It is now settled that the mere contraction of an occupational disease does not entitle an employee to compensation. Disablement must ensue. Durham Mfg. Co. v. Hutchins (1945), 115 Ind. App. 479, 59 N.E.2d 444; Hirst v. Chevrolet Muncie Division, etc. (1941), 110 Ind. App. 22, 33 N.E.2d 773, 37 N.E.2d 3.

In this case the Industrial Board found that appellee suffered a period of temporary disablement, and there was evidence to support this finding. The compensation to which appellee is entitled must be determined by an examination of § 8 of the Act, § 40-2208, Burns' 1940 Replacement.

Sections 8 (a), (b) and (c) provide for compensation for disablements resulting in temporary disability for work, during such temporary disability. Appellant's position is that appellee's payments are limited thereby to the period of temporary disability; that a worker handicapped by occupational disease is not entitled to compensation during a period where, in spite of the handicap of a permanent partial impairment he is able to earn full wages in suitable employment. In the absence of a further provision appellee's payments would be so limited. But § 8 (d) provides:

"For disabilities from occupational disease in the following schedule, the employee shall receive in lieu of all other compensation, on account of such disabilities, a weekly compensation of fifty-five (55) per cent of his average weekly wages for the periods stated for such disabilities respectively, to wit:" (Our emphasis.) *42 Then follows a schedule which sets forth the number of weeks of compensation for various specific harms. (8) of this schedule reads: "In all other cases of permanent partial impairment, compensation proportionate to the degree of such permanent partial impairment, in the discretion of the industrial board, not exceeding five hundred (500) weeks."

The Act does not provide that occupational diseases must become permanently disabling before compensation is granted for permanent partial impairment. Rather, where a disability has ensued and the disease has resulted in a permanent partial impairment, the compensation is to be measured, not by the period of temporary disability under § 8 (a), (b) and (c), but by the degree of impairment, in accordance with § 8 (d). It follows that the Industrial Board did not err in so measuring the amount of its award.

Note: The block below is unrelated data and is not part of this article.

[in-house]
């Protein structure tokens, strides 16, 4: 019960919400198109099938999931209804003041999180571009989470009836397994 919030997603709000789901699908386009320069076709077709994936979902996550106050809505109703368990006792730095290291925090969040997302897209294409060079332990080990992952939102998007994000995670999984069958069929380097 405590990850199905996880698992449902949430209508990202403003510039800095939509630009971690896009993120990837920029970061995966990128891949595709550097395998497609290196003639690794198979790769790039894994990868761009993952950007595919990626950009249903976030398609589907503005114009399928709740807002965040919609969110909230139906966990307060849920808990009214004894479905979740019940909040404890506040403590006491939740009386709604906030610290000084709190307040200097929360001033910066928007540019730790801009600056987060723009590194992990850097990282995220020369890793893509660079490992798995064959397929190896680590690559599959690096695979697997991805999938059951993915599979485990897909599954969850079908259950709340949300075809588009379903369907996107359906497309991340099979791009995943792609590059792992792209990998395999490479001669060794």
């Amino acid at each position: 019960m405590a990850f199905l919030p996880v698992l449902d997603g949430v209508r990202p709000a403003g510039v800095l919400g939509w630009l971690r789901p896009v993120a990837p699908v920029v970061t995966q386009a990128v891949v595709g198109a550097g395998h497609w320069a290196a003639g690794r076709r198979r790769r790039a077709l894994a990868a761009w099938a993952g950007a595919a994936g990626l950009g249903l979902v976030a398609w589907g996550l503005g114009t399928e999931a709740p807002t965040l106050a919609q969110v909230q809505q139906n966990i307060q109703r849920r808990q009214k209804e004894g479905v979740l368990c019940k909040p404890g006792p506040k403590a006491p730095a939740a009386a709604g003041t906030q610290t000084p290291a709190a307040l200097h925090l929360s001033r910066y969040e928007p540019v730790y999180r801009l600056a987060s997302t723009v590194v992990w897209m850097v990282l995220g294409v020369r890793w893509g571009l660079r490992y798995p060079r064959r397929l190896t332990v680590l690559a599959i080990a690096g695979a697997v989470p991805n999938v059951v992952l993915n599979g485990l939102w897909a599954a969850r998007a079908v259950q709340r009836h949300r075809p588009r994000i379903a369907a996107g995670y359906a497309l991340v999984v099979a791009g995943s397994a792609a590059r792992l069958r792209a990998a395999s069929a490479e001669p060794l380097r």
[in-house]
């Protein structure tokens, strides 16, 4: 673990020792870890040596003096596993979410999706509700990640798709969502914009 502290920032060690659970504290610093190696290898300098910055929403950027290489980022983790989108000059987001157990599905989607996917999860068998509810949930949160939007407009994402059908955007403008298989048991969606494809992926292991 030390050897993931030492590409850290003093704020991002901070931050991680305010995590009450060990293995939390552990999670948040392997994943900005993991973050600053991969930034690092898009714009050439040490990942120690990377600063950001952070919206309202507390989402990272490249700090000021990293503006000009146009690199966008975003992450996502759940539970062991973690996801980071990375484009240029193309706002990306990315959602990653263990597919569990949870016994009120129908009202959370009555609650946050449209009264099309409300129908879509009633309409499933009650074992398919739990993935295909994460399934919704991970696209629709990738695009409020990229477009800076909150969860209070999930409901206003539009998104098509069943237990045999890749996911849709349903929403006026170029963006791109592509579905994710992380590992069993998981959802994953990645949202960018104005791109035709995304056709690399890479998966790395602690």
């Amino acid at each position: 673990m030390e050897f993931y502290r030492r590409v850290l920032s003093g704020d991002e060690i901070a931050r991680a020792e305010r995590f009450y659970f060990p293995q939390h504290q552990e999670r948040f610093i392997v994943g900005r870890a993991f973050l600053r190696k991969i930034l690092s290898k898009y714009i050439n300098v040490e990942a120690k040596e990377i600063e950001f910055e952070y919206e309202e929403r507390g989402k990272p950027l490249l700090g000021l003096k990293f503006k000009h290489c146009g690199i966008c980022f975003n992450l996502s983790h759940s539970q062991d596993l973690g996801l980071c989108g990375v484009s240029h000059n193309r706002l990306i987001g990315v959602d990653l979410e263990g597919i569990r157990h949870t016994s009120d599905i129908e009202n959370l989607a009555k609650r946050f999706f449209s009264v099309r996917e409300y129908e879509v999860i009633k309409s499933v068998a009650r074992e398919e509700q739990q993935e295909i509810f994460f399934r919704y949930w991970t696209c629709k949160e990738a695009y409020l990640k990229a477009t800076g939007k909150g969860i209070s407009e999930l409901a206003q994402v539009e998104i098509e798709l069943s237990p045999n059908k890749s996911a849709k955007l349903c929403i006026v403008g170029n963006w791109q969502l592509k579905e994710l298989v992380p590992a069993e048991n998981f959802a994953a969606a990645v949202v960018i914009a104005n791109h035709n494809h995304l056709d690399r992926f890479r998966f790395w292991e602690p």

Appellant next asserts that if compensation is allowable, § 26 of the Act, § 40-2226, Burns' 1940 Replacement, bars recovery from it under the facts of this case. It claims that the appellee was last exposed to the hazards of the occupational disease while in the employ of another employer, rather than on the date as found by the board. It is true that appellee testified that as a bricklayer for his present employer he lays some silica brick but "not very much." The evidence as to his contact with silica dust, the conditions surrounding the same, and the extent thereof, is meager. We cannot say that the board must necessarily have concluded from the evidence in this case that appellee's occupation with his present employer has been such as to expose him to the hazard of an occupational disease.

*43 A doctor who examined appellee testified as to statements made by appellee to him as to the use of silica brick. "Physicians are permitted to testify as to statements made to them by one who makes them for the purpose of securing diagnosis and treatment; not to establish the truth of the statements made, but to show the basis of the doctor's opinion." Durham Mfg. Co. v. Hutchins, supra.

There was substantial evidence to sustain the finding of the board as to the date of last exposure, and we may not therefore disturb such finding. Loucks v. Diamond Chain & Mfg. Co. (1941), 218 Ind. 244, 32 N.E.2d 308; Chev. Mun. Div. of Gen. Mot. Corp. v. Hirst (1943), 113 Ind. App. 181, 46 N.E.2d 281; Square D Company v. O'Neal (1946), 117 Ind. App. 92, 66 N.E.2d 898.

The award is affirmed, with the statutory five per cent increase.

Draper, J., not participating.

NOTE. Reported in 94 N.E.2d 498.